For the year, $1.6 million in grants has gone to 93 worshiping communities
by Paul Seebeck | Presbyterian News Service
LOUISVILLE — In its final 1001 New Worshiping Community grant cycle for 2022 and on behalf of the Presbyterian Mission Agency, the Mission Development Resources Committee approved 17 Mission Program Grants to NWCs. Each recipient is listed below, followed by the presbytery and synod they belong to and a brief description of their ministry.
SEED GRANTS: $10,000 helps start NWCs, support the first year of ministry
- Affirming Youth Ministries (Seattle, Alaska-Northwest) provides online programming for LGBTQIA+ youth and those that love them to a thriving and growing community from literally all over the world.
- Leader Sandra Garcia of Amistad Multi-Cultural English Ministry (White Water Valley, Lincoln Trails) engages neighbors who have given up on church in Fort Wayne, Indiana.
- Fresno Faith & Justice Movement (San Joaquin, Pacific) is being launched by NWC Woven Community to explore the intersection of faith and activism in Fresno, California.
- Fresno Punjabi Fellowship (San Joaquin, Pacific) began as a house church of immigrants from India and Pakistan. Now this community of 20 is reaching out to Sikh, Hindu and Muslim seekers in Fresno, California.
- La Iglesia del Pueblo (New York City, Northeast Synod). People from Venezuela, Brazil and Ecuador, as well as religious and activist leaders from across the U.S., read Scripture together in the program Reading the Bible with the Poor Cohort, and then work for the marginalized.
- Rainmakers (Heartland, Mid-America) explores the intersections of media with mission, storytelling and community formation. Mirroring an artist collective, it will provide opportunity for both media and meaning-making among those who gather.
- United Campus Christian Fellowship (Lake Michigan, Covenant) is a multi-denominational open, inclusive and affirming campus ministry and NWC in Grand Rapids, Michigan.
INVESTMENT GRANTS: $30,000 supports NWCs after their first year of ministry
- Artisan Church (Western North Carolina, Mid-Atlantic) had as many as 50 participants attend worship at its storefront space in Lincolnton, North Carolina. In partnership with a local art gallery, Artisan curated its own art gallery and has displayed six exhibitions.
- El Buen Pastor Hispanic Ministry (Greater Atlanta, South Atlantic) worships with nearly 50 immigrants from nine countries, including Brazil, Bolivia, Paraguay, Mexico, Guatemala, Peru and Venezuela.
- First Progressive Church in Los Angeles (Pacific, Southern California & Hawaii) brought food to those who could not make it to its host church’s weekly food pantry. What has emerged is a group of people exploring their spirituality and the inclusive gospel in Koreatown and beyond.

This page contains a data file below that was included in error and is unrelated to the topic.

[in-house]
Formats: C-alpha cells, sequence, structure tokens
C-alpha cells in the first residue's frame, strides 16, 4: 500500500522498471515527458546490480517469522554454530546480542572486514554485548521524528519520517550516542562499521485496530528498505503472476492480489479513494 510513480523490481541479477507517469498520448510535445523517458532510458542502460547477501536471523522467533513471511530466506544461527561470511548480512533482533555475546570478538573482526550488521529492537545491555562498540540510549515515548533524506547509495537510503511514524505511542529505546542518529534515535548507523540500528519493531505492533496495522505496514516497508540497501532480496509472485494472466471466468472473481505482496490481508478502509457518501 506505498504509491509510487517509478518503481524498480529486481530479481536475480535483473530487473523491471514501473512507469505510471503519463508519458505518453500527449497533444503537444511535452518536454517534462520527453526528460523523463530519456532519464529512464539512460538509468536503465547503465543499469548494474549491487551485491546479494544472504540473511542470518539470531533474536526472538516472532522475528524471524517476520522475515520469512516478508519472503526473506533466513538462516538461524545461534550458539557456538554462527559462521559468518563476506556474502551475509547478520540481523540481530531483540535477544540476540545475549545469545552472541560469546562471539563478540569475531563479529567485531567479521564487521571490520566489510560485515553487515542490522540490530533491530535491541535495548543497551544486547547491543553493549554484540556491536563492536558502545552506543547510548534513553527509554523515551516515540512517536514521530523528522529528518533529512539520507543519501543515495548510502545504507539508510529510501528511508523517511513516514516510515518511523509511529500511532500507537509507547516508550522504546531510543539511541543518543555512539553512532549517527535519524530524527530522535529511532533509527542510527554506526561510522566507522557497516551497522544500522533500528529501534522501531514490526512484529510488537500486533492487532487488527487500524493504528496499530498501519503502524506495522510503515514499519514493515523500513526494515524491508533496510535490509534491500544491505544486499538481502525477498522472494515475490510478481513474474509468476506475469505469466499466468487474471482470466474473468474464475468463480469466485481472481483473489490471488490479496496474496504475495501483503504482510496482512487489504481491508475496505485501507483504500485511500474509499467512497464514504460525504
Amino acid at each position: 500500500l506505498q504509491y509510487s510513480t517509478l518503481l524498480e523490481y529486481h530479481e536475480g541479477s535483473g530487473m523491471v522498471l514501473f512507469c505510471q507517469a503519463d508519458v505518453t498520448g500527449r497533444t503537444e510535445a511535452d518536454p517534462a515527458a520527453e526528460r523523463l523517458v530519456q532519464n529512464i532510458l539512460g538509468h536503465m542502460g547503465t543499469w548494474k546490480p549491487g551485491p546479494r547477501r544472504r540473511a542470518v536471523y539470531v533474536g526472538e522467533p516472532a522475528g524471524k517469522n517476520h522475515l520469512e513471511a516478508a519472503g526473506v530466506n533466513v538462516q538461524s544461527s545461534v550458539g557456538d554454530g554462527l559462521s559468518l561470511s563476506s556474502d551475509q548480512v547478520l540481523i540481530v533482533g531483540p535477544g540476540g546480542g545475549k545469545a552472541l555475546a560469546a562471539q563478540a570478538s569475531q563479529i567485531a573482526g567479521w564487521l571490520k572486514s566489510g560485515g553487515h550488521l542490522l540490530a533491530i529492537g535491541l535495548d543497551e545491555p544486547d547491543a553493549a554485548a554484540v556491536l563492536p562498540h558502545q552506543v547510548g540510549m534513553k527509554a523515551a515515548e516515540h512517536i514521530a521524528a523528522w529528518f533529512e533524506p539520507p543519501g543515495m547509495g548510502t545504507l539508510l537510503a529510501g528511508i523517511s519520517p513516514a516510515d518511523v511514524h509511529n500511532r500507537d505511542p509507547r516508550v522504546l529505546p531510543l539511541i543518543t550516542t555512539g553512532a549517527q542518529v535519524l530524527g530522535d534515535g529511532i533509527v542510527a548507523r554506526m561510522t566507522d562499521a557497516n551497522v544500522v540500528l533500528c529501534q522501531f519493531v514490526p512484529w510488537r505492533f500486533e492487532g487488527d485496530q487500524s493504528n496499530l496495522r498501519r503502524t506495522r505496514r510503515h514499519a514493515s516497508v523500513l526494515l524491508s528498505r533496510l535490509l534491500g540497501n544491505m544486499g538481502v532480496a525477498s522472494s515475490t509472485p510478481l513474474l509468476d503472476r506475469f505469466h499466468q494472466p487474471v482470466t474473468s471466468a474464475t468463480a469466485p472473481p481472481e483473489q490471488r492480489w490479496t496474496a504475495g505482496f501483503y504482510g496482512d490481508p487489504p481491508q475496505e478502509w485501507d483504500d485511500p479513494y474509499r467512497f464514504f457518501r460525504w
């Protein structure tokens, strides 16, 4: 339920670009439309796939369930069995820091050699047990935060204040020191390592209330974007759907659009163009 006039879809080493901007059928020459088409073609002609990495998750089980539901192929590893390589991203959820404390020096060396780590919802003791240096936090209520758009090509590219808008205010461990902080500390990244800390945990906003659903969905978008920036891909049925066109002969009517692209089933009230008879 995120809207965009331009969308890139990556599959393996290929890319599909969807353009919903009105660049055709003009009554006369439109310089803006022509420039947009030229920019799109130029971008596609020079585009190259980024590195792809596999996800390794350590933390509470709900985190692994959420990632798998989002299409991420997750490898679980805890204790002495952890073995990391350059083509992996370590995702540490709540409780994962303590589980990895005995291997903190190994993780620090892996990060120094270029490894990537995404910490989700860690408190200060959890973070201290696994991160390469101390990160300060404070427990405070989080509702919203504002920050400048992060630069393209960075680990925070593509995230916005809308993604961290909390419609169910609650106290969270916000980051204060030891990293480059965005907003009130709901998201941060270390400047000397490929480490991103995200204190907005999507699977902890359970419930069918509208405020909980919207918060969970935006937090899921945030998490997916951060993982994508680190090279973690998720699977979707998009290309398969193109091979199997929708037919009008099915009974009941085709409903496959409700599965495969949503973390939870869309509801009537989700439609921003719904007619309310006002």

- Freedom Church of the Poor (New York City, Northeast) is made up of many activist leaders and organizations across the country, including the Poor People’s Campaign. Freedom uses the methodology of “Reading the Bible with the Poor,” then works for the access of resources for all.
- Harbor Online Community (Pittsburgh, Trinity) worships online with a growing community of ex-evangelicals who don’t have progressive Christian communities in their geographical area.
- La Esperanza Presbyterian Church (Greater Atlanta, South Atlantic) is in community with those who have had to migrate or flee from their countries, including the Venezuelan and Latin American migrants in diaspora.
- Red Clay Abbey (Wyoming, Rocky Mountains) is a new monastic community in Casper, Wyoming. It provides people with Sabbath rest and opportunities to live more fully aligned lives.
GROWTH GRANTS: $30,000 supports NWCs after the first 30 months of ministry
- Growing Neighbors (Inland Northwest, Alaska-Northwest) uses “farmyard” gardens all over the Spokane, Washington area to address food insecurity in the Inland Northwest.
- Missio Dei Community, (Tampa Bay, South Atlantic) worships with and serves the ignored, forgotten and vulnerable in St. Petersburg, Florida. Missio’s concern for those who are unhoused has made the community a leader in responding to systemic injustices and meeting short-term needs.
- While seeing the spiritual transformation of participants in the community, WAYS – Liminal Health and Fitness (Greater Atlanta, South Atlantic) provided free training to 150 refugee youth in Clarkston, Georgia.
In 2022, the Mission Program Grants program issued $1.6 million to support:
- 36 NWCs getting started
- 23 NWCs after their first year of ministry
- 17 NWCs after their third year of ministry
- 17 Health Insurance Grants to leaders of NWCs
Be sure to apply for the Sam and Helen R. Walton Award by February 3, 2023. Applications for a possible one-time financial award of up to $50,000, which will be decided on March 9, can be found here.
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Categories: Grants & Scholarships, Worshiping Communities
Tags: 1001 new worshiping communities, mission development resources committee, Mission Program Grants, theology formation & evangelism
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Ministries: 1001 New Worshiping Communities, Theology, Formation & Evangelism